A ransomware attack prevented an English airport from using its flight information screens to assist passengers in their travels.
On 13 September, Bristol Airport tweeted out that its flight information systems were experiencing technical difficulties.
We are currently experiencing technical problems with our flight information screens. Flights are unaffected and details of check-in desks, boarding gates, and arrival/departure times will be made over the public address system. Additional staff are on hand to assist passengers
— Bristol Airport (@BristolAirport) September 14, 2018
For the two days that followed, the airport advised passengers to arrive early to allow for extra time in checking in and boarding their flights. Airport staff used its public address system to notify passengers of flight information during that span of time. They also displayed the information using paper posters and whiteboards, as shared by one Instagram user.
The airport announced on 15 September that it had restored live flight information to its screens at key locations in the terminal. It also thanked passengers for their understanding and patience.
We are grateful to passengers for their patience while we have been working to resolve issues with flight information this weekend. Digital screens are now live in arrivals and departures. Work will continue to restore complete site-wide coverage as soon as possible.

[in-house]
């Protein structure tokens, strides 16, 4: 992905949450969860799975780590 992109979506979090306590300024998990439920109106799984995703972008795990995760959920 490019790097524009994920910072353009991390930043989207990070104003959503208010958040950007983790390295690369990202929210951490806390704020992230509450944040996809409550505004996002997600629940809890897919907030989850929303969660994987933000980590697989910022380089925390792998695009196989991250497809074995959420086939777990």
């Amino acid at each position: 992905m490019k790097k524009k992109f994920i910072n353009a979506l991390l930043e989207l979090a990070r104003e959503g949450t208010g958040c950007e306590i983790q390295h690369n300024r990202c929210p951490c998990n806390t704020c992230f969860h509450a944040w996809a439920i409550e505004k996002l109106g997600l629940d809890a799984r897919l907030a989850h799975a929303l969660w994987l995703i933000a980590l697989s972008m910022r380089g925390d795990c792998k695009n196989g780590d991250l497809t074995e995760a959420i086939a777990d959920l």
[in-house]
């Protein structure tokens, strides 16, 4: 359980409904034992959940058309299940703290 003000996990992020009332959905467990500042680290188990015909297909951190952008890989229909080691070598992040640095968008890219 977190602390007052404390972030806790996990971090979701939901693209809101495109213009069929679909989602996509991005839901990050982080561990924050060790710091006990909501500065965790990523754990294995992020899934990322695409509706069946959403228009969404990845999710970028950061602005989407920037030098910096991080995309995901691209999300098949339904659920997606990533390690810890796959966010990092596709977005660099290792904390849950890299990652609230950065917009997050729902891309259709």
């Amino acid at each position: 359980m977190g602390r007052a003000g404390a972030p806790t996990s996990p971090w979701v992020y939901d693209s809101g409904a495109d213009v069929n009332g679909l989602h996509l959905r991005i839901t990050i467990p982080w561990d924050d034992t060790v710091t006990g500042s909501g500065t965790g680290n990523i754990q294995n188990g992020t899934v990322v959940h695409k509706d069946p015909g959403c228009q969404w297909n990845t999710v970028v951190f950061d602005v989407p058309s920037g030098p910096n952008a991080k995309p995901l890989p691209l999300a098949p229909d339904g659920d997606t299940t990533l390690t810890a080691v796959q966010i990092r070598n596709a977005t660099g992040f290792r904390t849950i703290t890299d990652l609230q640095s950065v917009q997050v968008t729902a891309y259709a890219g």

— Bristol Airport (@BristolAirport) September 16, 2018
James Gore, a spokesman for Bristol Airport, attributed the outage of its flight information screens to ransomware and said that no ransom had been paid to restore those screens’ functionality. As quoted by BBC News:
We believe there was an online attempt to target part of our administrative systems and that required us to take a number of applications offline as a precautionary measure, including the one that provides our data for flight information screens. That was done to contain the problem and avoid any further impact on more critical systems. The indications are that this was a speculative attempt rather than targeted attack on Bristol Airport.
This isn’t the first time an airport has suffered a malware attack. Boryspil, an international airport based in Kiev, suffered an infection by BlackEnergy malware in the beginning of 2016. Less than two years later, it was one of several Ukrainian organizations to report the first infections of NotPetya, a form of wiper malware which infected vulnerable machines around the world and cost some companies hundreds of millions of dollars in lost revenue.
As of this writing, Bristol Airport was still working to restore “complete site-wide coverage” of its flight information screens following the unnamed ransomware attack.